Comics, Daily Lists, Movies

Heath Ledger, the Joker, and the Comic TV/Movie Curse

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With Heath Ledger’s totally unexpected demise today, he joins a few others seemingly cursed by their association to comic book movies and TV shows.

1) George Reeves
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The former TV Superman was an icon to kids, but typecast after the show ended. Although the recent Ben Affleck Reeves bio-pic Hollywoodland hinted otherwise, Reeves seemed committed suicide in 1959 at the age of 45.

2) Bruce Lee
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The 33-years-old elder Lee died of a very bizarre brain condition in 1973, but don’t forget, he also played Kato to an totally forgettable Green Hornet in the Green Hornet TV series.

3) Bill Bixby
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The first man behind the Incredible Hulk enjoyed a long-running TV show and a few made-for-TV movies from 1977-1982. But in 1993, when he was 59, he was diagnosed with prostate cancer, which turned terminal later that year.

4) Victor Buono
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The heavyset Buono was a Shakespearan actor before tackling the role of King Tut in the campy 1960s Batman TV series. He died rather young at the age of 44 in 1982.

5) John Belushi
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Belushi’s only superhero appearance was as the Incredible Hulk in a Saturday Night Live superhero party sketch. Belushi, 33, died of a drug overdose in 1982.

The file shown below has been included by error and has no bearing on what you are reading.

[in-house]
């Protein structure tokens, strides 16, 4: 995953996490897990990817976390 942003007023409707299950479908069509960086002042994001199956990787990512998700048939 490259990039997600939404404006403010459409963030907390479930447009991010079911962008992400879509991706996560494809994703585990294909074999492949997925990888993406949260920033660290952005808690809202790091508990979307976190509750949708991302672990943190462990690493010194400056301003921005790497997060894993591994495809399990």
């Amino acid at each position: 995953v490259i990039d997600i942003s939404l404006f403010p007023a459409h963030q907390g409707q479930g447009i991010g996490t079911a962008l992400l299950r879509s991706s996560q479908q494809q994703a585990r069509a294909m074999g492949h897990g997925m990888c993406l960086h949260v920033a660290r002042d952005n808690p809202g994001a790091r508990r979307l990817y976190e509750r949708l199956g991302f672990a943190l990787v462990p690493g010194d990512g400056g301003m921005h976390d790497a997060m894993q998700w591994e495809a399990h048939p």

6) Christopher Reeve
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Chris Reeve embodied Superman on and off-screen, especially after his horse-riding mishap in 1995, which totally paralyzed him. Reeve, 52, educated the world about the need for stem cell research. until his death in 2004.

7) Brandon Lee
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The 28-year-old son of Bruce was shooting the final scenes of The Crow, based on J.M. Barr’s comic, when a prop gun shockingly fired a real bullet, killing Lee in 1993.

About Author

Robert Bricken is one of the original co-founders of the site formerly known as Topless Robot, and its first editor-in-chief, serving from 2008-12. He brought the site to prominence with “nerd news, humor and self-loathing” as its motto, raising it from total internet obscurity to a readership in the millions, with help from his savage “FAQ” movie reviews and Fan Fiction Fridays. Under his tenure Topless Robot was covered by Gawker, Wired, Defamer, New York magazine, ABC News, and others, and his articles have been praised by Roger Ebert, Avengers actor Clark Gregg, comedian and The Daily Show correspondent John Hodgman, the stars of Mystery Science Theater 3000 and Rifftrax, and others. He is currently the managing editor of io9.com. Despite decades as both an amateur and professional nerd, he continues to be completely unprepared for either the zombie apocalypse or the robot uprising.